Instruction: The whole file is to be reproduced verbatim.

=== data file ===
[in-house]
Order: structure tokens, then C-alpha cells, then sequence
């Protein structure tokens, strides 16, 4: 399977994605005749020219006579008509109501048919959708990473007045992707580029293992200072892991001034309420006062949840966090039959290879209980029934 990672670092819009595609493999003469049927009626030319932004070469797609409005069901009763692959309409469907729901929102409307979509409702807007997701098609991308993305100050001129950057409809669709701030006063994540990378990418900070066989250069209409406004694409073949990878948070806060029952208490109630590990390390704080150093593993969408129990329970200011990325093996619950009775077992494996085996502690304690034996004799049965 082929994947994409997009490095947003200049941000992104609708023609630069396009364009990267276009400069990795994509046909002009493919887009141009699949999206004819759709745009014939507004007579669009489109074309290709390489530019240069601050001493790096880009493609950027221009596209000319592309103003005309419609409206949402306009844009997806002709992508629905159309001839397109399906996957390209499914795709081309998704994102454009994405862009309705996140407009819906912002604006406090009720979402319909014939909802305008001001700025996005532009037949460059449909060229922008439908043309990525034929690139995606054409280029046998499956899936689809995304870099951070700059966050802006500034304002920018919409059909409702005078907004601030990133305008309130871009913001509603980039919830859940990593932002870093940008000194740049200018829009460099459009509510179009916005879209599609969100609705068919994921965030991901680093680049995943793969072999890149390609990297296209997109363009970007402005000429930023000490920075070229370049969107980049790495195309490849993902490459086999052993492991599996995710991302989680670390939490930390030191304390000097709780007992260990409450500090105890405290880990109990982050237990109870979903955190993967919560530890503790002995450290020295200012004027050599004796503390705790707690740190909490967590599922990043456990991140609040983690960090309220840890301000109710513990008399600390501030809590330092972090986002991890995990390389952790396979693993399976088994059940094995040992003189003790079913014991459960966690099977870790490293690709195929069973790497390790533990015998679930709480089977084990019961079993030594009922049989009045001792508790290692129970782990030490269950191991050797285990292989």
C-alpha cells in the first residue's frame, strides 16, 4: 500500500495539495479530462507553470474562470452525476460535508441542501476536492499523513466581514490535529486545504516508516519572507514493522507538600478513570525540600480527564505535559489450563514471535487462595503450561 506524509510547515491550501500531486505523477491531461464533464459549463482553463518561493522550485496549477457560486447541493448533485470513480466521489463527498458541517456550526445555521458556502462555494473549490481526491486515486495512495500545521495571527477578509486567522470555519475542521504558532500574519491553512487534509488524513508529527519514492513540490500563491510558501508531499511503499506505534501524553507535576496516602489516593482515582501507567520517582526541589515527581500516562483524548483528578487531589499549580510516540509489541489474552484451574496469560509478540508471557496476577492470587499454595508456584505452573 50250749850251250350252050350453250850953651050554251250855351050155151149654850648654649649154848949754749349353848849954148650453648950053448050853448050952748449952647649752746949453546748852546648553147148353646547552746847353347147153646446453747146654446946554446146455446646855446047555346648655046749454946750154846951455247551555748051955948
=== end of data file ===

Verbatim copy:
[in-house]
Order: structure tokens, then C-alpha cells, then sequence
């Protein structure tokens, strides 16, 4: 399977994605005749020219006579008509109501048919959708990473007045992707580029293992200072892991001034309420006062949840966090039959290879209980029934 990672670092819009595609493999003469049927009626030319932004070469797609409005069901009763692959309409469907729901929102409307979509409702807007997701098609991308993305100050001129950057409809669709701030006063994540990378990418900070066989250069209409406004694409073949990878948070806060029952208490109630590990390390704080150093593993969408129990329970200011990325093996619950009775077992494996085996502690304690034996004799049965 082929994947994409997009490095947003200049941000992104609708023609630069396009364009990267276009400069990795994509046909002009493919887009141009699949999206004819759709745009014939507004007579669009489109074309290709390489530019240069601050001493790096880009493609950027221009596209000319592309103003005309419609409206949402306009844009997806002709992508629905159309001839397109399906996957390209499914795709081309998704994102454009994405862009309705996140407009819906912002604006406090009720979402319909014939909802305008001001700025996005532009037949460059449909060229922008439908043309990525034929690139995606054409280029046998499956899936689809995304870099951070700059966050802006500034304002920018919409059909409702005078907004601030990133305008309130871009913001509603980039919830859940990593932002870093940008000194740049200018829009460099459009509510179009916005879209599609969100609705068919994921965030991901680093680049995943793969072999890149390609990297296209997109363009970007402005000429930023000490920075070229370049969107980049790495195309490849993902490459086999052993492991599996995710991302989680670390939490930390030191304390000097709780007992260990409450500090105890405290880990109990982050237990109870979903955190993967919560530890503790002995450290020295200012004027050599004796503390705790707690740190909490967590599922990043456990991140609040983690960090309220840890301000109710513990008399600390501030809590330092972090986002991890995990390389952790396979693993399976088994059940094995040992003189003790079913014991459960966690099977870790490293690709195929069973790497390790533990015998679930709480089977084990019961079993030594009922049989009045001792508790290692129970782990030490269950191991050797285990292989």
C-alpha cells in the first residue's frame, strides 16, 4: 500500500495539495479530462507553470474562470452525476460535508441542501476536492499523513466581514490535529486545504516508516519572507514493522507538600478513570525540600480527564505535559489450563514471535487462595503450561 506524509510547515491550501500531486505523477491531461464533464459549463482553463518561493522550485496549477457560486447541493448533485470513480466521489463527498458541517456550526445555521458556502462555494473549490481526491486515486495512495500545521495571527477578509486567522470555519475542521504558532500574519491553512487534509488524513508529527519514492513540490500563491510558501508531499511503499506505534501524553507535576496516602489516593482515582501507567520517582526541589515527581500516562483524548483528578487531589499549580510516540509489541489474552484451574496469560509478540508471557496476577492470587499454595508456584505452573 50250749850251250350252050350453250850953651050554251250855351050155151149654850648654649649154848949754749349353848849954148650453648950053448050853448050952748449952647649752746949453546748852546648553147148353646547552746847353347147153646446453747146654446946554446146455446646855446047555346648655046749454946750154846951455247551555748051955948